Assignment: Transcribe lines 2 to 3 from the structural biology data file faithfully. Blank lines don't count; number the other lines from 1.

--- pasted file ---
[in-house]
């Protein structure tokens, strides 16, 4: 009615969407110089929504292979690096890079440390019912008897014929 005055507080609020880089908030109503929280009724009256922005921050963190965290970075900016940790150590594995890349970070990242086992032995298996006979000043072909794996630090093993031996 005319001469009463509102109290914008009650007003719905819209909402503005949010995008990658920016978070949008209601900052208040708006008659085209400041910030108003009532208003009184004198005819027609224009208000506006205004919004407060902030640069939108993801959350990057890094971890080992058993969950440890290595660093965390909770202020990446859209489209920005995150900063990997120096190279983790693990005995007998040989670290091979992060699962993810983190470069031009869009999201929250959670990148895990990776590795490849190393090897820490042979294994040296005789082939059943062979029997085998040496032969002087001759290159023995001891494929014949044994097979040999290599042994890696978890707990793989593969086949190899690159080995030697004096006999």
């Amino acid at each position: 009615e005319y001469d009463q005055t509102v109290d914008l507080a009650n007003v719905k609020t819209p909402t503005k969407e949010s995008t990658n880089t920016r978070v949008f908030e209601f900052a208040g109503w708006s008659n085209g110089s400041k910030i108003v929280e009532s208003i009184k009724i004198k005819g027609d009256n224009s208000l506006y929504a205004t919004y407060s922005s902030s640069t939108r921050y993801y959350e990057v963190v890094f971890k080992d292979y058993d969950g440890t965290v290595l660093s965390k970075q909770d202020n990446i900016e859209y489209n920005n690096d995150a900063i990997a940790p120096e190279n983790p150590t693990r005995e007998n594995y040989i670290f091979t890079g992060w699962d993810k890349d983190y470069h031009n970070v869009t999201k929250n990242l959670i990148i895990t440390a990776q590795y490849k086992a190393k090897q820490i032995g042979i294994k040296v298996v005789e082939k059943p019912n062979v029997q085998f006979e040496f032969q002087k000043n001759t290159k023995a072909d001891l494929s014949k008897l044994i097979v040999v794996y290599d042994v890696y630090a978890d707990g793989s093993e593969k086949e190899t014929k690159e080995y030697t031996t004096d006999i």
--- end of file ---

């Protein structure tokens, strides 16, 4: 009615969407110089929504292979690096890079440390019912008897014929 005055507080609020880089908030109503929280009724009256922005921050963190965290970075900016940790150590594995890349970070990242086992032995298996006979000043072909794996630090093993031996 005319001469009463509102109290914008009650007003719905819209909402503005949010995008990658920016978070949008209601900052208040708006008659085209400041910030108003009532208003009184004198005819027609224009208000506006205004919004407060902030640069939108993801959350990057890094971890080992058993969950440890290595660093965390909770202020990446859209489209920005995150900063990997120096190279983790693990005995007998040989670290091979992060699962993810983190470069031009869009999201929250959670990148895990990776590795490849190393090897820490042979294994040296005789082939059943062979029997085998040496032969002087001759290159023995001891494929014949044994097979040999290599042994890696978890707990793989593969086949190899690159080995030697004096006999």
């Amino acid at each position: 009615e005319y001469d009463q005055t509102v109290d914008l507080a009650n007003v719905k609020t819209p909402t503005k969407e949010s995008t990658n880089t920016r978070v949008f908030e209601f900052a208040g109503w708006s008659n085209g110089s400041k910030i108003v929280e009532s208003i009184k009724i004198k005819g027609d009256n224009s208000l506006y929504a205004t919004y407060s922005s902030s640069t939108r921050y993801y959350e990057v963190v890094f971890k080992d292979y058993d969950g440890t965290v290595l660093s965390k970075q909770d202020n990446i900016e859209y489209n920005n690096d995150a900063i990997a940790p120096e190279n983790p150590t693990r005995e007998n594995y040989i670290f091979t890079g992060w699962d993810k890349d983190y470069h031009n970070v869009t999201k929250n990242l959670i990148i895990t440390a990776q590795y490849k086992a190393k090897q820490i032995g042979i294994k040296v298996v005789e082939k059943p019912n062979v029997q085998f006979e040496f032969q002087k000043n001759t290159k023995a072909d001891l494929s014949k008897l044994i097979v040999v794996y290599d042994v890696y630090a978890d707990g793989s093993e593969k086949e190899t014929k690159e080995y030697t031996t004096d006999i």